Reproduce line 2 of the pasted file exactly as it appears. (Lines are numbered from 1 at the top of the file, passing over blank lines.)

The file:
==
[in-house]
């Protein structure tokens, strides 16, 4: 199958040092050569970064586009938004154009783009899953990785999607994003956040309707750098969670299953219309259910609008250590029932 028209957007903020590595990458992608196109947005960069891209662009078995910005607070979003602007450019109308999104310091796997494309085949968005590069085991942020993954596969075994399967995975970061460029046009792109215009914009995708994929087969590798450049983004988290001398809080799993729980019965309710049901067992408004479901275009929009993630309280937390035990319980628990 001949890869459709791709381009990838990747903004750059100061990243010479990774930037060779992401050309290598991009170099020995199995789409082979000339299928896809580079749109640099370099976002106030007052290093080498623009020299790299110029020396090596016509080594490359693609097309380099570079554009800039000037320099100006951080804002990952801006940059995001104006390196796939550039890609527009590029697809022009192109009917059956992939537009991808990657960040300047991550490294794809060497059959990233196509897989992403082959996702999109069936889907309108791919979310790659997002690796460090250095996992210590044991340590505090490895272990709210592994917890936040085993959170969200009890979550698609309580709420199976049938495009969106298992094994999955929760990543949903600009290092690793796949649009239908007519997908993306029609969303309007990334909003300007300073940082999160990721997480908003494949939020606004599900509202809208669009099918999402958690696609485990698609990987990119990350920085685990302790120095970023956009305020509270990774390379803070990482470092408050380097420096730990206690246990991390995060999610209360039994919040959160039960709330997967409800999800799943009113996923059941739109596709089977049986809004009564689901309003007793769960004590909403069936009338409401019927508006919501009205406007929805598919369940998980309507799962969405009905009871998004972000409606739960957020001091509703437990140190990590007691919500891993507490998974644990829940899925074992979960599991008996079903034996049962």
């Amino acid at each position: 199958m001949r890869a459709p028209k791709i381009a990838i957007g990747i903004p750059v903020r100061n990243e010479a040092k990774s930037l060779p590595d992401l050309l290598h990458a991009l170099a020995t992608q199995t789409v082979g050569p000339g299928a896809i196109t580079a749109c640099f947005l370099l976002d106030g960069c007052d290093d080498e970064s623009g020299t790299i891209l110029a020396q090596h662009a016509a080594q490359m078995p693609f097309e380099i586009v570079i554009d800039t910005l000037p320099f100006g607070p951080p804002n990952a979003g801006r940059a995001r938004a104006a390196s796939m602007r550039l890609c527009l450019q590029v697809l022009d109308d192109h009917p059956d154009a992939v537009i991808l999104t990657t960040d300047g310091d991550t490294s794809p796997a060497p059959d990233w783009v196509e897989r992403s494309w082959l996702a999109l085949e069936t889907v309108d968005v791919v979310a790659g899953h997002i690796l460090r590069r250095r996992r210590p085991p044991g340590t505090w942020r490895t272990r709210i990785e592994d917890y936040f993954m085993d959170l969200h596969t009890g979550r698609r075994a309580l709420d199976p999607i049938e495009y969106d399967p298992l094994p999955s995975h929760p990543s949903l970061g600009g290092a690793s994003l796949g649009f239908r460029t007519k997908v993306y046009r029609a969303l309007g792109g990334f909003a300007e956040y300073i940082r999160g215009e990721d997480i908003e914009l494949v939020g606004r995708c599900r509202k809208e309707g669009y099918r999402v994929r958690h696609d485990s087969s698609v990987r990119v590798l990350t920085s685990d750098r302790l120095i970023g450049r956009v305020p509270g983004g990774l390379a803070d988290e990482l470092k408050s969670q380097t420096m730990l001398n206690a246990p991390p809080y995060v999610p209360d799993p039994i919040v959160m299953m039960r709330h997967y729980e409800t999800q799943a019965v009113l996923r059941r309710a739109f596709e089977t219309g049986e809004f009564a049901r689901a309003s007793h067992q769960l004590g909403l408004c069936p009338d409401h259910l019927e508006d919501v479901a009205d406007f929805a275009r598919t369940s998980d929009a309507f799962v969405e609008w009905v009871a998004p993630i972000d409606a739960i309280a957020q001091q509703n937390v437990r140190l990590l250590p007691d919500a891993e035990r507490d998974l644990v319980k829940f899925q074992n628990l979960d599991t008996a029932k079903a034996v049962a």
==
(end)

């Protein structure tokens, strides 16, 4: 199958040092050569970064586009938004154009783009899953990785999607994003956040309707750098969670299953219309259910609008250590029932 028209957007903020590595990458992608196109947005960069891209662009078995910005607070979003602007450019109308999104310091796997494309085949968005590069085991942020993954596969075994399967995975970061460029046009792109215009914009995708994929087969590798450049983004988290001398809080799993729980019965309710049901067992408004479901275009929009993630309280937390035990319980628990 001949890869459709791709381009990838990747903004750059100061990243010479990774930037060779992401050309290598991009170099020995199995789409082979000339299928896809580079749109640099370099976002106030007052290093080498623009020299790299110029020396090596016509080594490359693609097309380099570079554009800039000037320099100006951080804002990952801006940059995001104006390196796939550039890609527009590029697809022009192109009917059956992939537009991808990657960040300047991550490294794809060497059959990233196509897989992403082959996702999109069936889907309108791919979310790659997002690796460090250095996992210590044991340590505090490895272990709210592994917890936040085993959170969200009890979550698609309580709420199976049938495009969106298992094994999955929760990543949903600009290092690793796949649009239908007519997908993306029609969303309007990334909003300007300073940082999160990721997480908003494949939020606004599900509202809208669009099918999402958690696609485990698609990987990119990350920085685990302790120095970023956009305020509270990774390379803070990482470092408050380097420096730990206690246990991390995060999610209360039994919040959160039960709330997967409800999800799943009113996923059941739109596709089977049986809004009564689901309003007793769960004590909403069936009338409401019927508006919501009205406007929805598919369940998980309507799962969405009905009871998004972000409606739960957020001091509703437990140190990590007691919500891993507490998974644990829940899925074992979960599991008996079903034996049962």